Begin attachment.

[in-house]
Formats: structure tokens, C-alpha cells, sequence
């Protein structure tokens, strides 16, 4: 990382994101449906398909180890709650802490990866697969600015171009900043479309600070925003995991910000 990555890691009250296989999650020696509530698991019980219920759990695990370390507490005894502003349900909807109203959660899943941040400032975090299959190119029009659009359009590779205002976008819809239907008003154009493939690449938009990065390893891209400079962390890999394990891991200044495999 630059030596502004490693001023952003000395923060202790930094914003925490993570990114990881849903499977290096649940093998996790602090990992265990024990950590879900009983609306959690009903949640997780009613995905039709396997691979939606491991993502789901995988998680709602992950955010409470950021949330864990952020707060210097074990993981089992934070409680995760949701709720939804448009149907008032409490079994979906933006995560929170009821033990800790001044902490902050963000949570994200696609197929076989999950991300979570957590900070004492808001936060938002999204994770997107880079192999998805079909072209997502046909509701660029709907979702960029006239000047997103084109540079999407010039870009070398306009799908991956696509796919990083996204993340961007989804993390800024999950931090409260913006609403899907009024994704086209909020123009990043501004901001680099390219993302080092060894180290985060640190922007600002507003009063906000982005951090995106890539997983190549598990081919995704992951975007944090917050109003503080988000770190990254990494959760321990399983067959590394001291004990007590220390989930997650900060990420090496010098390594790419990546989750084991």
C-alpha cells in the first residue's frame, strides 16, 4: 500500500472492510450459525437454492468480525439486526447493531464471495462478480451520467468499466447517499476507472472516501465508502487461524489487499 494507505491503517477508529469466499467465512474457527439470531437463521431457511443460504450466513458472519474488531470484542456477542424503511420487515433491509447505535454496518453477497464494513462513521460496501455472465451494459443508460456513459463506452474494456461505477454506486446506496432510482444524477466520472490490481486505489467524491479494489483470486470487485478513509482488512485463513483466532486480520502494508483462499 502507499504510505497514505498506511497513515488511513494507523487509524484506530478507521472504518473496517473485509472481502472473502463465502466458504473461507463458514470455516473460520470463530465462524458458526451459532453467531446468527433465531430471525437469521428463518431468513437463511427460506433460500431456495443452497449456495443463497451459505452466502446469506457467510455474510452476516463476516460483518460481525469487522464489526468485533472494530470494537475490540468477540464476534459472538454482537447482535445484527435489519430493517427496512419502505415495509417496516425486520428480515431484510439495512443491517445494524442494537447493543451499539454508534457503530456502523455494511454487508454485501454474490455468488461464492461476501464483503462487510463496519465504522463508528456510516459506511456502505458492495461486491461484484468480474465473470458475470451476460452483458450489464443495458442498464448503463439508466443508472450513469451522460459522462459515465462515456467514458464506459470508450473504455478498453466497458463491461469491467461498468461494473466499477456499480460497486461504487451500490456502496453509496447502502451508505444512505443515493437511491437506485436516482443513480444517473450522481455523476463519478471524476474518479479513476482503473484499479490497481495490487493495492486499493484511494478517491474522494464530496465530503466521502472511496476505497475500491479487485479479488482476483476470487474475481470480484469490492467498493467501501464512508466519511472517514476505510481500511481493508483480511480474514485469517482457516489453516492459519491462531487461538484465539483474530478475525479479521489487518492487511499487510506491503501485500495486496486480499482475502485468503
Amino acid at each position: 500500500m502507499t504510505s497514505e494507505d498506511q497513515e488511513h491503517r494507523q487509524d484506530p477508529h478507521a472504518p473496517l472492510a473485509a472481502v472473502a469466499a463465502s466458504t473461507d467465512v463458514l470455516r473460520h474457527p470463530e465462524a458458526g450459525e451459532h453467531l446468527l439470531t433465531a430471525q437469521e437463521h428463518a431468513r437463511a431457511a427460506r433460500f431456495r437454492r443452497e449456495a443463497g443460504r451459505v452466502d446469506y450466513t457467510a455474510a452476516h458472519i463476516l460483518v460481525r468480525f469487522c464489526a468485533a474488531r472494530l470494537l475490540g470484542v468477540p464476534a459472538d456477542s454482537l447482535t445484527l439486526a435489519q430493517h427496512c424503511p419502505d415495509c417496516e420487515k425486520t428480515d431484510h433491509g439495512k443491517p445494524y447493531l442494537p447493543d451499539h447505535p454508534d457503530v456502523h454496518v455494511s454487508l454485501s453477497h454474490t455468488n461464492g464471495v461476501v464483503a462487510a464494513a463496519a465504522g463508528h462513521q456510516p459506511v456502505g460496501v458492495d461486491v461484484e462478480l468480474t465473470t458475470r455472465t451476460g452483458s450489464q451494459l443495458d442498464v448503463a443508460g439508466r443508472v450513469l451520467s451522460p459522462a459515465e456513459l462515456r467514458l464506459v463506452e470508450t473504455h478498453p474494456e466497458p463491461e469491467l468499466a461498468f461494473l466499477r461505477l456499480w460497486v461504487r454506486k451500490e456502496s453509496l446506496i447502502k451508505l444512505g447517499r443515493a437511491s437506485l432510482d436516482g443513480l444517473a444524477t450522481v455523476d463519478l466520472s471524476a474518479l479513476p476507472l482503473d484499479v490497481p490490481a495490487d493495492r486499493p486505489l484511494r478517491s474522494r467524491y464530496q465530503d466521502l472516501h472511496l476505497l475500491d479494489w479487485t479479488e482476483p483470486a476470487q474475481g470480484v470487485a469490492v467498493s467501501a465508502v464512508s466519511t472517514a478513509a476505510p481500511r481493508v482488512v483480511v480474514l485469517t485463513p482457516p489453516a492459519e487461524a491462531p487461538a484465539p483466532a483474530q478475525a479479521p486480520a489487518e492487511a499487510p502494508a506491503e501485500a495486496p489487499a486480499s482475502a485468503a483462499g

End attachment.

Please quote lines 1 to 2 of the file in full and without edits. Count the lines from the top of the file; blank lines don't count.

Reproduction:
[in-house]
Formats: structure tokens, C-alpha cells, sequence